Apart from a prologue, the merrow don’t make an appearance in this book, but there’s plenty else going on, although the two protagonists are more interested in their new relationship (not that this stops them still constanstly sniping at each other) than the murder.

The world-building is frustratingly vague for me. Like Hali is a member of a coven, but it’s not clear what that entails. She never seems to attend meetings or anything, and the coven appear in the background of scenes without really doing very much. And Hali’s powers are very ill-defined. In the first book, they seemed to be about telepathy, but this time round she’s lobbing fireballs from her hands. And what really is the status of the paranormal world? Although everyone says that they need to keep it secret from the normals, it feels like everyone and their flamingo know about it. And speaking about flamingos, I was fully expecting Hali’s drunken familiar to turn out to be Chekov’s Flamingo, but three books in and he’s just a drunk. A bit pathetic, but it’s frustrating that neither he nor Hali seem to make any effort with the other.

There’s an interesting, and somewhat surprising, subplot regarding sex work, with younger members of Gray’s pack having to fend for themselves after an altercation with the pack, but this is never really unpacked, and both Gray and Hali have a depressingly negative view of sex work which I don’t really get.

I’ll still read the next book but this one feels like a dramatic fall in quality to me.

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Tall Tales & Witchy Fails (Witch on the Rocks, #1)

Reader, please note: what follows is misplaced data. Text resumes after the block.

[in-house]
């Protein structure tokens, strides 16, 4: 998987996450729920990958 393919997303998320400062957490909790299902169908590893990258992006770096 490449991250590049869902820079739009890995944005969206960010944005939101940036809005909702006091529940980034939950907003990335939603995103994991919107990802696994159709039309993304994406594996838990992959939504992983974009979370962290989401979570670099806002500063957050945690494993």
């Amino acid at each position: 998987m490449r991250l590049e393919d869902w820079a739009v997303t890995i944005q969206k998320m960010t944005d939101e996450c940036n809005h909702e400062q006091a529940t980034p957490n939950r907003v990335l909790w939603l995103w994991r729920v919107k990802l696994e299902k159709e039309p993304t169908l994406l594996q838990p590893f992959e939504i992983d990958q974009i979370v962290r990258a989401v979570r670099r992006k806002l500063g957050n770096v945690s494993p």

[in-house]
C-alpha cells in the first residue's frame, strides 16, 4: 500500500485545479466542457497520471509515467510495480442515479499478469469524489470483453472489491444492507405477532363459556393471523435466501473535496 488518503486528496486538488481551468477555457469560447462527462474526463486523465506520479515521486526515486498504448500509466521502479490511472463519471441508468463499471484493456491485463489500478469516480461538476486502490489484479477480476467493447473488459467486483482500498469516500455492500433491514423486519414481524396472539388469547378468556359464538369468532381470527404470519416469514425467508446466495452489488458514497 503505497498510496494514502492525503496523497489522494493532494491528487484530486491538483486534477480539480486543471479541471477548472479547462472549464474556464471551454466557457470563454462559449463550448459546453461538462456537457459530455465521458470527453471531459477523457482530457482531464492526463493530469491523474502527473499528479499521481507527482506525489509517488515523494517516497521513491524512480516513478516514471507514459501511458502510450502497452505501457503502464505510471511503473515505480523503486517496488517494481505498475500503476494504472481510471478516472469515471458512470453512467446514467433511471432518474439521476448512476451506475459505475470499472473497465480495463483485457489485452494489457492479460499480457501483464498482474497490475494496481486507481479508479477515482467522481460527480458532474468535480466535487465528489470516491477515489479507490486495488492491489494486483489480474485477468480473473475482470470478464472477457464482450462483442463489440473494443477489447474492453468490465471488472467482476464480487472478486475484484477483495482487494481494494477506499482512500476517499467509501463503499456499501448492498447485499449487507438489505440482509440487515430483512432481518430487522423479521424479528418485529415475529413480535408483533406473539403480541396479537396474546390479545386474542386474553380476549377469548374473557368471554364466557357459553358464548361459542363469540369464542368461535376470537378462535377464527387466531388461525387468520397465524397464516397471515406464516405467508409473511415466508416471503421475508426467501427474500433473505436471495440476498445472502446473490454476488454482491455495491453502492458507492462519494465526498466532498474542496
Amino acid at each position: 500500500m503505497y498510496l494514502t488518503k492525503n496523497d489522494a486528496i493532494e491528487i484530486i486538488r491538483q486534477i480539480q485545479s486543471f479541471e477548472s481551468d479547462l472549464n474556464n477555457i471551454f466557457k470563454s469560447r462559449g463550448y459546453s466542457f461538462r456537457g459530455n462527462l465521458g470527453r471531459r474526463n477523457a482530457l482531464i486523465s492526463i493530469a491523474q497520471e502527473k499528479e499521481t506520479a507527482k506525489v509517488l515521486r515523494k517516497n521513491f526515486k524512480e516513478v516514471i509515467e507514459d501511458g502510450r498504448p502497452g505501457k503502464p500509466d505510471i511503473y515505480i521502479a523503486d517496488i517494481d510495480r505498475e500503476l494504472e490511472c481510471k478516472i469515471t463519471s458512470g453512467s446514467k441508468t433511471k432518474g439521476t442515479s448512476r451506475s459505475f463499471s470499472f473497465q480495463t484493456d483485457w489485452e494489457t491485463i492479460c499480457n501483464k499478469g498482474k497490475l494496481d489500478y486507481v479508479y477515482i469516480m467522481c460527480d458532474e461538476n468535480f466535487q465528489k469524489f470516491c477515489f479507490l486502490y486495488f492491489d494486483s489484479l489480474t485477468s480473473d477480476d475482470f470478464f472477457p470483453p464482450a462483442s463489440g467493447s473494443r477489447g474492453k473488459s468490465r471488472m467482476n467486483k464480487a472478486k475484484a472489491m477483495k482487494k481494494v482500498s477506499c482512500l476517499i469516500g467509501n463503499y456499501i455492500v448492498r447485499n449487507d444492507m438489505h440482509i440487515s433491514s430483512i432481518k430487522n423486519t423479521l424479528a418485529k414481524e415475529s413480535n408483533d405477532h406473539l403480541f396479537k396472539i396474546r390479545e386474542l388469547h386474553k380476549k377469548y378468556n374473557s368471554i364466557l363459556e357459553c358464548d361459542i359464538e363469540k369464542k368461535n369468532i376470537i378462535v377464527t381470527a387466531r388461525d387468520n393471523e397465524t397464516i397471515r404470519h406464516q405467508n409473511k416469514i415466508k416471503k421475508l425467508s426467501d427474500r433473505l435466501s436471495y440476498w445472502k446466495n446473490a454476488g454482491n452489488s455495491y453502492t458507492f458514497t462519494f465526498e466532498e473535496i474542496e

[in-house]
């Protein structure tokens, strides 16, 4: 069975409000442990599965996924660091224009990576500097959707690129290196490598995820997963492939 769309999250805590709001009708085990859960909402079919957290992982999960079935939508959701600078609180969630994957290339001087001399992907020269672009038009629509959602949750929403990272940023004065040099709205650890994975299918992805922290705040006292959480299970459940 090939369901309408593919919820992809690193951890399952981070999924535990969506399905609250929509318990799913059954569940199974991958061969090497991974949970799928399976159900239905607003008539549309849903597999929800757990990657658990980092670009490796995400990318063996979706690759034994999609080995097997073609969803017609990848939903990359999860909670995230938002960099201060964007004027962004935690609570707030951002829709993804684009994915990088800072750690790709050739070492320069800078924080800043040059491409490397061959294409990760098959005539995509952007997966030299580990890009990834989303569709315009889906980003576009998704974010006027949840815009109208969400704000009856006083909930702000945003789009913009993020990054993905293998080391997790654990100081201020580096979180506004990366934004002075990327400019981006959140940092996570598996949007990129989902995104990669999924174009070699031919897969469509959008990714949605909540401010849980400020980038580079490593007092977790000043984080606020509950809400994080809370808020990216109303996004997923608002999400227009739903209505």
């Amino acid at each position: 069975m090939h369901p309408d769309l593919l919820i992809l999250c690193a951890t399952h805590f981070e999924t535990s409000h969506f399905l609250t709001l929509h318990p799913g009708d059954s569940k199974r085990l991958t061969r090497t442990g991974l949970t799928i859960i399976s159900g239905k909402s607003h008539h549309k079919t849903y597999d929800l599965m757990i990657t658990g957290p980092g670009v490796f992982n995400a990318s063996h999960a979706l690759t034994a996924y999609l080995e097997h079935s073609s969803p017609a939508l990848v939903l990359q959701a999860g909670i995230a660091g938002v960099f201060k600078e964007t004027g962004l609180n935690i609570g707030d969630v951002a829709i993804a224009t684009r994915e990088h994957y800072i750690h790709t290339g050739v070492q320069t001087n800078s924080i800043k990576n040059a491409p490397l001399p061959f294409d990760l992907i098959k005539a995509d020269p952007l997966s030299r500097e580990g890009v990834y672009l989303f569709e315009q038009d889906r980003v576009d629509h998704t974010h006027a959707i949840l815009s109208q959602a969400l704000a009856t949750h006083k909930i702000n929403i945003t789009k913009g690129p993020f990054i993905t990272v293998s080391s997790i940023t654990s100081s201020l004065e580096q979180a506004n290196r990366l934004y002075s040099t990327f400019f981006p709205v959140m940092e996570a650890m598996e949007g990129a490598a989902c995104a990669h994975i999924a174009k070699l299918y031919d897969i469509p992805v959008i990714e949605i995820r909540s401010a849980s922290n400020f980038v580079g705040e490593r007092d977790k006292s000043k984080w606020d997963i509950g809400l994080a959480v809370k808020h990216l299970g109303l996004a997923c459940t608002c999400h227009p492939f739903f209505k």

By Lily Harper Hart

Rating: 4 stars

A fairly lightweight, fluffy book about a witch who own a beach-side tiki bar (thanks to being run over in golf cart by the billionaire who owns the resort). There’s a missing girl, who multiplies into five missing girls, a hunky PI and fairly low stakes. It does take an unexpectedly dark turn towards the end as the two protagonists discuss torturing their suspect, and a few plot threads that don’t really go anywhere (like the mind block on the other brodude). The author is also way too fond of the word “drawled”, which got a bit annoying. Hopefully her editor will rap her knuckles to break that habit in future volumes.

I’d wondered if this is the kind of series where the couple get together by the end of the first book and have half a dozen kids by half way through the series. For the record (and apologies if it’s a spoiler for anyone), it’s not, and they’re still smouldering at each other by the end, and refusing to admit their mutual attraction (even though everyone around them can see it).

This is entirely the sort of series that Kindle Unlimted is designed for. I finished this one and had the second downloaded and started pretty much immediately.

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Publisher: HarperHart Publications